China returns US underwater drone seized in South China Sea

Pentagon press secretary Peter Cook said Washington considered the seizure illegal.

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BEIJING // China on Tuesday returned to the United States an underwater drone it had seized in an incident that has raised tensions between the two world powers amid signals of a tougher policy toward Beijing from president-elect Donald Trump.

Mr Trump has riled the Chinese leadership by saying he might reconsider US policy toward Taiwan, the self-ruled island the mainland claims as its territory.

The Chinese navy vessel that seized the drone last week returned it near where it was seized, and it was received by the USS Mustin about 80 kilometres north-west of Subic Bay in the Philippines, Pentagon press secretary Peter Cook said. Mr Cook said Washington considered the seizure illegal.

“This incident was inconsistent with both international law and standards of professionalism for conduct between navies at sea,” he said, adding that the US has called on China to refrain from “further efforts to impede lawful US activities”.

The US said it would continue to “fly, sail, and operate in the South China Sea wherever international law allows”.

A spokeswoman of China’s foreign ministry said there was no basis for the Pentagon’s assertion that the seizure was unlawful, instead linking it to US military presence in the waters, which Beijing considers provocative.

“We have been pointing out that over a long time, the US has been sending aircraft and vessels to conduct close-in reconnaissance and military surveys in waters facing China, which poses threats to China’s sovereignty and security,” said spokeswoman Hua Chunying.

“That is the root cause of the incident,” she said, calling for the US to stop such activities.

China’s defence ministry said it handed the drone back after “friendly consultations”.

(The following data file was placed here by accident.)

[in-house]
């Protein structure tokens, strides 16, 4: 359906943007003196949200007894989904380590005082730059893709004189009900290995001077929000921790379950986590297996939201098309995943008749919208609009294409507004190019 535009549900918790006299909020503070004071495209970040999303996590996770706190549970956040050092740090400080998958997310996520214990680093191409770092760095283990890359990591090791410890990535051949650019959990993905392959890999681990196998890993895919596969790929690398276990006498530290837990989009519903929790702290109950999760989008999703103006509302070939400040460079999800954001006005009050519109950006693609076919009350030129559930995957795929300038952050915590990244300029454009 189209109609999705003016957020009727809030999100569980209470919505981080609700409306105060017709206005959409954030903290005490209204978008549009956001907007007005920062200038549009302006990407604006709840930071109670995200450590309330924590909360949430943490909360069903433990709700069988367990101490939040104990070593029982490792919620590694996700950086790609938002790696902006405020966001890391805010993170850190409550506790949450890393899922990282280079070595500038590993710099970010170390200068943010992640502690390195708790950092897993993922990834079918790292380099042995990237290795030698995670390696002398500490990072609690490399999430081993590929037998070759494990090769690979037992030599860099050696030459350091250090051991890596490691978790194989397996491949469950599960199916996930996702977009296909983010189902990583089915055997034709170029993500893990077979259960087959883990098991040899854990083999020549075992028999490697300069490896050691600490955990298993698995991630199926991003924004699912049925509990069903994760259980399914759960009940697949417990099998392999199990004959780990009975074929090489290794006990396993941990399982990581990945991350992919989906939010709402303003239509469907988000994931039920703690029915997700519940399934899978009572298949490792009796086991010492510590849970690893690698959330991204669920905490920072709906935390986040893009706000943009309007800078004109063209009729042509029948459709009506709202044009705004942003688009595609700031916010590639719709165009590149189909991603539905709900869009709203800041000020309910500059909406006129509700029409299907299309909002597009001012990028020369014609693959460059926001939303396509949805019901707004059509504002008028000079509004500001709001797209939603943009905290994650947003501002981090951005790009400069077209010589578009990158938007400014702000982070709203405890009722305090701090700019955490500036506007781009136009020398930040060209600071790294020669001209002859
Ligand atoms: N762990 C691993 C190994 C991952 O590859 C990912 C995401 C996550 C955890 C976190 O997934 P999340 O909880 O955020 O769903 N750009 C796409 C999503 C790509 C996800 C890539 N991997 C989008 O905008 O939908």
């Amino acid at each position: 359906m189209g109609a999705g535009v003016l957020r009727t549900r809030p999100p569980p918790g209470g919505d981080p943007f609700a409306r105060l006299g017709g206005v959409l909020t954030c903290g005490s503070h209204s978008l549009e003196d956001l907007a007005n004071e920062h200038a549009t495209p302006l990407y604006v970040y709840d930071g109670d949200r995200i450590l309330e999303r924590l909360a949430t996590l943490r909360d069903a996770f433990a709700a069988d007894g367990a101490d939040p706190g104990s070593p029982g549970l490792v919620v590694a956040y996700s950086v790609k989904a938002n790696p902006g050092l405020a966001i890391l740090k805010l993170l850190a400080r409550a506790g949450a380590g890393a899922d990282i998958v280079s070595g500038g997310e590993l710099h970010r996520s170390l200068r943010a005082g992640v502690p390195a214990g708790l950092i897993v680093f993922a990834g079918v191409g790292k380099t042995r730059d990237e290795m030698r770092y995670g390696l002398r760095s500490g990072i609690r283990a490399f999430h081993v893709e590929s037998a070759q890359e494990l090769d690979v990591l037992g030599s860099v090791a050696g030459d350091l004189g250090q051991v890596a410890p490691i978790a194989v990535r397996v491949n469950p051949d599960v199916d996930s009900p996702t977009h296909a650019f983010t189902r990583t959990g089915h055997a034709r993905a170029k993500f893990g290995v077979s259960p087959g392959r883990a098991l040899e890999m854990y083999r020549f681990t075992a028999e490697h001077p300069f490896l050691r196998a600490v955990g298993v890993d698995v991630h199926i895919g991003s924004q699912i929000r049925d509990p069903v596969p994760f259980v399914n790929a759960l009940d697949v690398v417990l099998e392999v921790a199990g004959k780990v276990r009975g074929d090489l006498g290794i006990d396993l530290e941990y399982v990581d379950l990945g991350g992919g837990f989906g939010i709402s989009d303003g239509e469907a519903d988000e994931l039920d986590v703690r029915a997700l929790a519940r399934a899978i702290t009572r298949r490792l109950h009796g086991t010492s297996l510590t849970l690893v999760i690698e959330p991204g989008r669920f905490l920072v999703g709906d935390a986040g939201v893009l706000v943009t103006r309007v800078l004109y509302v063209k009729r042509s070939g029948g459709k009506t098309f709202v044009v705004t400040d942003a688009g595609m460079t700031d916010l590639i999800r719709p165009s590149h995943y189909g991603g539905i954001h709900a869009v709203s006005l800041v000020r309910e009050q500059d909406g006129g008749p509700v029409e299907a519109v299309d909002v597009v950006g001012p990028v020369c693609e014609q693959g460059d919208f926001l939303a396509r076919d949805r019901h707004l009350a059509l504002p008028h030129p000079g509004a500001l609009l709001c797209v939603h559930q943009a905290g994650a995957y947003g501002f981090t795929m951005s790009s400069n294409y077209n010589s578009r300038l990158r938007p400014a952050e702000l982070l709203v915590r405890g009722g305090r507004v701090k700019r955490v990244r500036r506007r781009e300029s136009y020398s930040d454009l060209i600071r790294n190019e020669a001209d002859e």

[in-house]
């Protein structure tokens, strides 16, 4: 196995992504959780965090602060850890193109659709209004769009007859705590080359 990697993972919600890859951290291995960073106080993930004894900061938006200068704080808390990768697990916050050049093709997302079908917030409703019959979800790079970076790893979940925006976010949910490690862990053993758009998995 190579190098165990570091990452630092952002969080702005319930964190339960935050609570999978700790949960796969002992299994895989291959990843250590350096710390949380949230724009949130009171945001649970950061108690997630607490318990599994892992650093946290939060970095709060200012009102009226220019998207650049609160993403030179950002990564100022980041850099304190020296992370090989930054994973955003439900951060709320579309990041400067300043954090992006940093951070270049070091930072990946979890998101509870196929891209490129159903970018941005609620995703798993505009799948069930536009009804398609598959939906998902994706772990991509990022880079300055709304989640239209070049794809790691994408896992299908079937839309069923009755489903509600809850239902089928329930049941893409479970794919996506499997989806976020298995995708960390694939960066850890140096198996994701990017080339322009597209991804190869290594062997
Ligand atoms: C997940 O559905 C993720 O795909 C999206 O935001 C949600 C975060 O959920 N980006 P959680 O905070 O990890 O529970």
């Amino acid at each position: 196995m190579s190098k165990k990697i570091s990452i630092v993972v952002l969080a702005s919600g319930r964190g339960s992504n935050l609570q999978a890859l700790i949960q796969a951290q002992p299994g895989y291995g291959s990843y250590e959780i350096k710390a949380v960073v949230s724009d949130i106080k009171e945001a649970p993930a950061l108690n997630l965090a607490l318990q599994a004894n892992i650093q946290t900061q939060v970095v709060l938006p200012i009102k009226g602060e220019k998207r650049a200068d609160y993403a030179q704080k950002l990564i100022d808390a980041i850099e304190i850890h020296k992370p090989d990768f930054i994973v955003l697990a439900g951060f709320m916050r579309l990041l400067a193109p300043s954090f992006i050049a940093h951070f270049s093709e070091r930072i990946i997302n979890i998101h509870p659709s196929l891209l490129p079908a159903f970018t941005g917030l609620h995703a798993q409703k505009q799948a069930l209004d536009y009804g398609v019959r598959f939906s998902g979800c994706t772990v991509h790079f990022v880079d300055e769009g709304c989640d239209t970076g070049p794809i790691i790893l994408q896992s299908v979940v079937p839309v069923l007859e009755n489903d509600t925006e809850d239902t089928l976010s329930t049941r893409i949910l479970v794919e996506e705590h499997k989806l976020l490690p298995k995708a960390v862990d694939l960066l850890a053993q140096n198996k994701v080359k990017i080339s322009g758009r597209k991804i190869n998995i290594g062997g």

Chinese officials say the drone was removed from the water to ensure the safety of passing ships, but domestic political experts have read the move as a warning to Mr Trump not to test Beijing’s resolve over Taiwan.

Early this month, Mr Trump broke protocol by speaking with Taiwanese president Tsai Ing-wen. He later said he did not feel “bound by a one-China policy” unless the US could gain trade or other benefits from China. Beijing regards any acknowledgement that Taiwan has its own head of state as a grave insult.

“China wants to send a message to the US side about how serious the consequences can be if sensitive issues in China-US relations are handled unilaterally and indiscreetly,” said Xiong Zhiyong, an international relations expert at the China Foreign Affairs University in Beijing. “The return of the seized drone shows that China hopes the US will not provoke China on these issues and engage in solving issues through consultation.”

The incident underscores how Mr Trump will confront as president an increasingly assertive China that wants to extend its reach in the South China Sea, a strategically vital area through which about US$5 trillion (Dh18.36bn) in global trade passes each year. Several of China’s smaller neighbours have protested China’s territorial claims there and are closely watching Mr Trump’s handling of the disputed sea.* Associated Press